ago: everything is again controlled by developer. What is
really funny is the fact that “big specialists” try to ex-
plain even this as a huge achievement. Two years ago I
got such an explanation in a private letter from one of the
MIT professors: “Without dynamic layout, the end user
would have to manually, one by one, resize and reposi-
tion the elements inside. So dynamic layout does confer
usability benefits b y making the user interface more effi-
cient: one resize action by the user results in many auto-
matic resizes and repositions of dependent objects.” In
the same way the proponents of slavery can declare that
slavery is the best form of social organization because
slaves don’t need to think about food or shelter; slaves
are provided with both and can focus entirely on their
work. This is not the place to discuss the moral aspects of
slavery; I only want to remind that slavery died of the
economical issues. As a result of its economical ineffi-
ciency, it simply lost the competition.
Dynamic layout is the dominant idea of interface de-
sign throughout the last years. Well, it is n ot the first time
in the history of science when the wrong idea becomes
dominant. Certainly, not forever. One of my friends and
former colleagues (an excellent physicist, head of the De-
partment of Mathematical Modelling) perfectly described
the situation: “You can fool one person as long as you
want, you can foo l all people once, but you can’t fool all
and forever”. The dynamic layout is used nearly every-
where now, but it doesn’t mean that it is a good idea.
Dynamic layout is a well constructed highway into the
dead end.
If so, and I am sure about it, then where the wrong turn
was made and where we have to return back to take an-
other road? And what is that other road can be?
3. The Idea of the Different Way
To catch the main idea of another way on which the
whole interface design can be based, let us consider the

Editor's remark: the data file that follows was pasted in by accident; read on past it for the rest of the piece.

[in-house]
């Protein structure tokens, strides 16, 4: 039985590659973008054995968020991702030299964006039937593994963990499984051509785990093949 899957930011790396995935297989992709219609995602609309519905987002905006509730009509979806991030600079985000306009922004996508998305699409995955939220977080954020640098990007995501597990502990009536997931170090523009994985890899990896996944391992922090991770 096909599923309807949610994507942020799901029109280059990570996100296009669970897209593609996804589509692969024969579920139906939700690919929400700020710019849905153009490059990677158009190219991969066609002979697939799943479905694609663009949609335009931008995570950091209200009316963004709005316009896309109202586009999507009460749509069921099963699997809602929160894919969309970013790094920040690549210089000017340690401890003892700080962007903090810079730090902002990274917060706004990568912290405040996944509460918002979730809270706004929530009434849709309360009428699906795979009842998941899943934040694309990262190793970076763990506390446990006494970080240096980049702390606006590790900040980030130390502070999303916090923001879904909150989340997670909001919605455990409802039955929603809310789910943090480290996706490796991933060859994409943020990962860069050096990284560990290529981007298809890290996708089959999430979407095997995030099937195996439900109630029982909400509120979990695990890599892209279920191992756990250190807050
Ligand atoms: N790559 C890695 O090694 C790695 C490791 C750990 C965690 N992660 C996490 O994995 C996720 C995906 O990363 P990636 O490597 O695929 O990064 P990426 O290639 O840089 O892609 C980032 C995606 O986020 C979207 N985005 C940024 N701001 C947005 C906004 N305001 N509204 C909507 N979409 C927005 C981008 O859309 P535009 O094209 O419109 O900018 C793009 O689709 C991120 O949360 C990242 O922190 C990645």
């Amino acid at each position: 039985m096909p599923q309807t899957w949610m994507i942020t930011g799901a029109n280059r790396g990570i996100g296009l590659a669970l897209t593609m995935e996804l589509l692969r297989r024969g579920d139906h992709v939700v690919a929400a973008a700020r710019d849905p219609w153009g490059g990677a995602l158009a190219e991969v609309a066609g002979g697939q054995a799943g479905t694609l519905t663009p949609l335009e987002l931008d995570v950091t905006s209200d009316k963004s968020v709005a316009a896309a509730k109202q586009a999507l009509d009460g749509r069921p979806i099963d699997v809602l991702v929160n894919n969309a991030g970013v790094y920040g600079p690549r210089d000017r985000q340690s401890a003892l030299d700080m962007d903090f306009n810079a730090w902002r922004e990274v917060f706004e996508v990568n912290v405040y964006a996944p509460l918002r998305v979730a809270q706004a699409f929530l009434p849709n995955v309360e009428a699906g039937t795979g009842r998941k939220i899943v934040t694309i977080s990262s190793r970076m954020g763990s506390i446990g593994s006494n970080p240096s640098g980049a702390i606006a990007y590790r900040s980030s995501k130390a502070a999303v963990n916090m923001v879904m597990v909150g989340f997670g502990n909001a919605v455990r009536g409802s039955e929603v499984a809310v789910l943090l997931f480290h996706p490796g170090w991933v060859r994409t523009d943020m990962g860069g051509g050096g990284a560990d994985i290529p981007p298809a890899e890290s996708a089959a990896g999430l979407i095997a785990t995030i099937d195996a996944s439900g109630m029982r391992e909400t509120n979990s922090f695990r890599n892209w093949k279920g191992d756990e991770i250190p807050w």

situation from abso lutely differen t area. Supp ose that you
have rented for some time a house with the furniture,
fully equipped kitchen, and all other needed things. The
owner tried to do the best and before your arrival put
everything in such an order that, from his point of view,
would be the best for you. On your arrival, you can be
satisfied with all you see and keep everything in the same
order, but chances are high that you will move some
pieces of furniture and other things around the house
according to your own preferences. And throughout your
stay at the house you will continue to move the things
around whenever you feel any need for it. You want to
feel comfortable at any moment and this can be easily
achieved by moving things around. Those movements
can be caused by many different things: rainy or sunny
day outside and your desire to have more or less light, a
home party will require more free space while a private
conversation will need two armcha irs close to each other,
a dog will need some special corner, and so on. When
you leave the house, another tenant will arrive and will
move the things around the house according to his pref-
erences. The same circumstances will result in similar
actions by different tenants; similar but not identical be-
cause everyone has his own taste and estimation of com-
fort. A complicated problem of organizing a comfortable
living for every tenant is solved easily enough and does
not require a special course: everyone knows that all
things are movable and can do it himself. As much as he
wants and whene ver he feels any need fo r it. The solution
to important problem of organizing a comfortable living
is the movability of each and all pieces. The movability
without restrictions and without involvement of anyone